Protesters greet new Georgian president
Salome Zurabishvili (pictured) was sworn in as Georgia’s first female president on Sunday, marking the start of a new constitution which transforms the job into a largely ceremonial position.
The 66-year-old Paris-born former diplomat won a run-off vote last month with 59.6 per cent of the ballot with a turnout of 56 per cent, amid claims of vote-rigging by the opposition.
Zurabishvili is the first woman elected as president in any former Soviet republic outside the Baltic states. She will serve a six-year term.
More than 1,800 guests attended the event, including Armenian President Armen Sarkisian and former French president Nicolas Sarkozy.
Zurabishvili’s inaugural speech said she would use her experience in France’s diplomatic service and as the Georgian foreign minister to promote hopes of joining the European Union and Nato.
She urged Russia to respect international law and normalise relations with its neighbours. The five-day war with Russia in 2008 over South Ossetia still damages bilateral relations.
“Russia should understand that, if it wants to be a full-fledged member of the international community and normalise relations in the region, it should prove the recognition of international legal norms by words and by deeds. This is mandatory for establishing an equal and peaceful relationship with its neighbours,” Zurabishvili said.
She called Russia’s continuing occupation of Georgia’s South Ossetia and Abkhazia “unacceptable”.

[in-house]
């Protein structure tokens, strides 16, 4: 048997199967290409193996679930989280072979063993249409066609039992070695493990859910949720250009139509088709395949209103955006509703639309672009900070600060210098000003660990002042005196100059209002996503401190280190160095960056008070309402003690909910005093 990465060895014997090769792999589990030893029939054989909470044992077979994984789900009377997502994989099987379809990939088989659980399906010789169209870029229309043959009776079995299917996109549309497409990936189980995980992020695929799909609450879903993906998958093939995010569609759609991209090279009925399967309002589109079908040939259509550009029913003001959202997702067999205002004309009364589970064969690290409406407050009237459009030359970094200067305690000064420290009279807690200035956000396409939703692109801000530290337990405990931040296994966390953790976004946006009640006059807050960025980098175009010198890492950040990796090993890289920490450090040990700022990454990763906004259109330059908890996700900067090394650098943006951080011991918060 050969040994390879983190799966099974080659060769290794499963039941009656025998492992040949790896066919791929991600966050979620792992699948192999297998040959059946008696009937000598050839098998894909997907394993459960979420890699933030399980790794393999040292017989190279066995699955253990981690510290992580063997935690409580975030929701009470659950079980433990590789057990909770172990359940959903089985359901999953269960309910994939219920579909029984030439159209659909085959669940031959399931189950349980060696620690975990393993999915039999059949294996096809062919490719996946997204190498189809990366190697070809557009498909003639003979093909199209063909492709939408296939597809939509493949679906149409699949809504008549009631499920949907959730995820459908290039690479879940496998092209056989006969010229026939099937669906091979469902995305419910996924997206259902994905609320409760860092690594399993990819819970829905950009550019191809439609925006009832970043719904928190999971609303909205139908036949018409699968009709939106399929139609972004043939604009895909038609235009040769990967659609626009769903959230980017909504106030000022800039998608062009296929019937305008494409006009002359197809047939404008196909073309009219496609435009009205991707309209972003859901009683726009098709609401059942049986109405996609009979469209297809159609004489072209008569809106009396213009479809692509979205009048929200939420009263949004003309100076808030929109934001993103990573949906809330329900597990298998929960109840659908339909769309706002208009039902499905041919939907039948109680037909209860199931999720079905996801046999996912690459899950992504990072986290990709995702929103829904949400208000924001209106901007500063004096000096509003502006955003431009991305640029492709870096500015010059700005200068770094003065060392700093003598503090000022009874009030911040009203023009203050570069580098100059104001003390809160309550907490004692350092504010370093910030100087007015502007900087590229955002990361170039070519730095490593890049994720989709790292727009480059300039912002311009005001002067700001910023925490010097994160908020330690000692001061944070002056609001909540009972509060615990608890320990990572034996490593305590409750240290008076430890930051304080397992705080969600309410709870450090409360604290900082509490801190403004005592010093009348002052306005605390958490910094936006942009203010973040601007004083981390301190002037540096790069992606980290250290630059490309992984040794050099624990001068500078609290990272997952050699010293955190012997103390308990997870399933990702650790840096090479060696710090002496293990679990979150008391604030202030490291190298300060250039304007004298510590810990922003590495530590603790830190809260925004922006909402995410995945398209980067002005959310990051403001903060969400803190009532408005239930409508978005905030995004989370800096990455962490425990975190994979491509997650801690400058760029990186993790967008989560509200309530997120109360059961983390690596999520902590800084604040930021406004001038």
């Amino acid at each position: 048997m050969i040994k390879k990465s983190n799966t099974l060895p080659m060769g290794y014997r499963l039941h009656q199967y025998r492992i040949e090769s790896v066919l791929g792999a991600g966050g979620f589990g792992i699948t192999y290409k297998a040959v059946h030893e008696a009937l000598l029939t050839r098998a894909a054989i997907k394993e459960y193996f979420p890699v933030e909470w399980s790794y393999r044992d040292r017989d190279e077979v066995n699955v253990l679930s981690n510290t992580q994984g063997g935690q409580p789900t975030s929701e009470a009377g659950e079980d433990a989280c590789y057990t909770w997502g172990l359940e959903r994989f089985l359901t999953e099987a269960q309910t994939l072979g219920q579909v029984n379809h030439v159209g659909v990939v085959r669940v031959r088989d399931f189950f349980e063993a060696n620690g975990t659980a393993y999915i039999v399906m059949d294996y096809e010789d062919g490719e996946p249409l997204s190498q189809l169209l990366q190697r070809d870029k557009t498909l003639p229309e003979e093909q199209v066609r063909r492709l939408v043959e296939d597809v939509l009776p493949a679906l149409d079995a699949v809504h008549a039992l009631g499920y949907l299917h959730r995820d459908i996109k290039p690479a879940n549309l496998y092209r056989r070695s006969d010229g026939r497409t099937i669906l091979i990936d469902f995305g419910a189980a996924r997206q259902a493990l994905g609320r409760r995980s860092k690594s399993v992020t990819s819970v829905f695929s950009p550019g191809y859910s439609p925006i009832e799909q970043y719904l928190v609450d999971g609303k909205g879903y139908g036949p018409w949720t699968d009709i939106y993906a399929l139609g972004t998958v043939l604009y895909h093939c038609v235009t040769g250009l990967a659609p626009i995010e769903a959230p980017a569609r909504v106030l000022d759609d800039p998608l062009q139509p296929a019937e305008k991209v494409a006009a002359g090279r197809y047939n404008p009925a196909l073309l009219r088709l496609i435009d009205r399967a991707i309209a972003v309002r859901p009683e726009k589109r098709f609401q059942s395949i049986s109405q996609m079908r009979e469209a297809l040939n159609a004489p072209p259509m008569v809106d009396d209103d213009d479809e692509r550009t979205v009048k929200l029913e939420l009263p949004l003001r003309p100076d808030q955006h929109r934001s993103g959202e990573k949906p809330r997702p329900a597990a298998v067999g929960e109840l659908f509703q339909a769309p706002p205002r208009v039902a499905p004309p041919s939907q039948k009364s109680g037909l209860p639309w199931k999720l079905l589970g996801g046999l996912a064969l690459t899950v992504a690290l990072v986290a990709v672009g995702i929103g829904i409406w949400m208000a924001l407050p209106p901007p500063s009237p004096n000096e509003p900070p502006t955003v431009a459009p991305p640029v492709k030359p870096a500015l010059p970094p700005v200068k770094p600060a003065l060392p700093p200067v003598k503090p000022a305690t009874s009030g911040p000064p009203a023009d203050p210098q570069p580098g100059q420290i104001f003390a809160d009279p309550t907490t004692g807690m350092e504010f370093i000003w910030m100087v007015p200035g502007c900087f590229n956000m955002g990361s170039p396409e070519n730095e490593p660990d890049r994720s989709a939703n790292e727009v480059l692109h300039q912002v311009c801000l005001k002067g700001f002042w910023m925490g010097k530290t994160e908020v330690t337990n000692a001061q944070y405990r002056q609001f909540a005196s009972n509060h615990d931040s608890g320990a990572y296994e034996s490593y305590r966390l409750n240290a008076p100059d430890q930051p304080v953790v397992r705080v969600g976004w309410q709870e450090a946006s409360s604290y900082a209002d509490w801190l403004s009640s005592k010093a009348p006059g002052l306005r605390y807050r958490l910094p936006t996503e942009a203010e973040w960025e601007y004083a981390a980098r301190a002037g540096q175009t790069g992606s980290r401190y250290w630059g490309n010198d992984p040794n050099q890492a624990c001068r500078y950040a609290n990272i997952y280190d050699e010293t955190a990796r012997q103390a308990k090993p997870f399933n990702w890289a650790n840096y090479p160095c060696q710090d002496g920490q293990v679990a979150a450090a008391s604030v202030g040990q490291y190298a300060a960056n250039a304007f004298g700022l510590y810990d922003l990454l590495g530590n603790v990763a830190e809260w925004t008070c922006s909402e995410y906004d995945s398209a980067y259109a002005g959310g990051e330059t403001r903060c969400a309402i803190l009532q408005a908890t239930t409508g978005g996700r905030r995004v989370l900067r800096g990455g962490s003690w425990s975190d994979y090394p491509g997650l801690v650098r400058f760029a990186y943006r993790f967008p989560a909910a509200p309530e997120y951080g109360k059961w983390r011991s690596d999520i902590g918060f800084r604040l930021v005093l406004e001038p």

“The goal of my presidency is to make Georgia’s democratic development and its path toward Europe irreversible,” she said. “I will facilitate this process with the support of our strategic partner, the United States of America, and our European friends.”
Georgia signed an association agreement with Brussels in 2014 as part of its efforts to diversify its economic ties.
Opposition activists marched with bags of onions and potatoes yesterday (Sunday) to mock what they said were electoral bribes with vegetable handouts.
Police blocked a convoy of cars and buses from the capital of Tbilisi to the medieval town of Telavi, where Zurabishvili’s swearing-in ceremony was held.
Clashes were reported when police officers and protesters tried to break through police lines.
The Organisation for Security and Cooperation in Europe reported that the election was well administered but state resources were misused during the campaign and “one side enjoyed an undue advantage”.
November’s presidential election was the last direct vote for the largely ceremonial post, under constitutional changes approved in 2017 that completed Georgia’s move to a parliamentary system.
In 2024, the president will be chosen by a 300-member electoral college made up of parliamentarians and municipal government representatives.
Salome Zurabishvili. Picture credit: Wikimedia